Google Earther says
A quick look at Google Earth should show everyone why Hezbollah have involved themselves in the fight for Qusayr i.e. that town is the only possible rebel hub for weapons to enter Syria from Lebanon and then be distributed to the front(s) in and around Homs.
Which means that if Qusayr falls then the rebellion around Homs is doomed. The country will then be divided in a northern rebellion supplied via Turkey, and a southern/central/coastal region controlled by the Syrian government.
It’s pretty easy to see from that why Nasrallah thought that it was important to intervene in this battle: Qusayr is only just over the Lebanese border, and its capture will directly effect the flow of weapons from Lebanon, both of which makes this particular battle strategically-important for a Lebanese-based militia.
So I doubt that this will result in a quagmire from Hezbollah so long as their forces don’t go any further north than (say) Homs. They could help the Syrian government secure the area and then, perhaps, Hezbollah could hold this area to free up the Syrian Army to tackle the rebellion in the north.
THAT would be a sensible use of manpower, and so that’s what I believe is behind Nasrallah’s thinking.
Not hard to see. And Hezbollah is intervening after Israeli “intervention” twice over (regardless how Israel couches its attacks) and Israel’s unequivocal threats to Assad. Hezbollah would not want to risk another US exploited civil chaos like Iraq as an outcome for Syria. From its point of view, Hezbollah is doing the responsible thing. I think even Israel hesitates to take out the devil they know, Assad.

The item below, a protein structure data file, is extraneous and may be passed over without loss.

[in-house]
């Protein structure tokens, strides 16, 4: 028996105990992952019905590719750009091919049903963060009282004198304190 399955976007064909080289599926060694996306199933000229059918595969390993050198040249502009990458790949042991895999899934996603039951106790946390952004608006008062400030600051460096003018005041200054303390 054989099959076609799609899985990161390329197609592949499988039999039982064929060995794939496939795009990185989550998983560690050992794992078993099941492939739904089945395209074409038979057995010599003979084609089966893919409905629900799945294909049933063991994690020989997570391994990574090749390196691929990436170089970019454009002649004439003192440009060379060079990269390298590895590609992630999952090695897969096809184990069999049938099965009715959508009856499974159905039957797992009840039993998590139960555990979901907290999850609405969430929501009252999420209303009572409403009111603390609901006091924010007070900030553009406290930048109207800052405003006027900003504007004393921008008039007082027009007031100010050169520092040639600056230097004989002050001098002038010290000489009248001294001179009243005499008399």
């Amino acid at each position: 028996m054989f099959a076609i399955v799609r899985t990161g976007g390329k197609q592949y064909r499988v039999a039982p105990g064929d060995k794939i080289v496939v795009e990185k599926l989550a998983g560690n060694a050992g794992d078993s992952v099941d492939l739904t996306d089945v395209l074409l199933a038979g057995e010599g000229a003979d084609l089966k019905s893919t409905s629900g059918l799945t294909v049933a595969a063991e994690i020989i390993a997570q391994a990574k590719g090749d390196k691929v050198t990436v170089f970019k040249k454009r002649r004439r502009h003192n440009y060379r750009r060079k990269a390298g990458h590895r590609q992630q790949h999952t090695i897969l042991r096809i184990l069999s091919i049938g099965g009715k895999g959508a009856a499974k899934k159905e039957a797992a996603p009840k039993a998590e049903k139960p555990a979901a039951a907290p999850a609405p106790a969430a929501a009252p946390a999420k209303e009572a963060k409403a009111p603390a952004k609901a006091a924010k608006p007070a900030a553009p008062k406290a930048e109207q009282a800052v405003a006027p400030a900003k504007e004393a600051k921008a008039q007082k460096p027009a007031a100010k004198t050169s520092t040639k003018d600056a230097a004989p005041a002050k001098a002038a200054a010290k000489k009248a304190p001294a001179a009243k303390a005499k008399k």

Doesn't necessarity follow says
Richard: “I still find it hard to believe that fully one-third of the dead are Alawites. ”
Why, exactly, is that so hard to believe?
The Alawites make up a little over 10% of the popln, but as a group they are heavily identified with Assad’s rule. If there is going to be sectarian violence then it will fall more heavily upon a hated minority. Which in this case will be…. the Alawites.
Richard: “That could only mean that most of the Alawite dead were Assad soldiers.”
No, that does not necessarily follow, and for two reasons:
1) The Syrian Army is not over-represented with Alawites. The ruling Ba’ath Party is, sure, but the Syrian Army isn’t.
2) There is every reason to suggest that if there is sectarian violence then it will fall most heavily on a hated minority e.g. the Alawites.
Richard: “I hope to God that they weren’t Alawite civilians.”
And if I were a betting man then I’d put very good money on this idea: the reason why an ethnic group that makes up just over 10% of the popln is suffering 30% of the casualties is because Someone Is Going Out Of Their Way To Kill Them.
What will Nasrallah do next? says
Let’s assume that things go according to Assad’s plans regarding Qusayr. What next?
Well, if Nasrallah is just bumblin’ along making one strategic blumber after another then he’ll see his forces (10,000 men inside Syria, tops) sucked into the sort of maelstrom that suckered in the IDF between 1982-2000.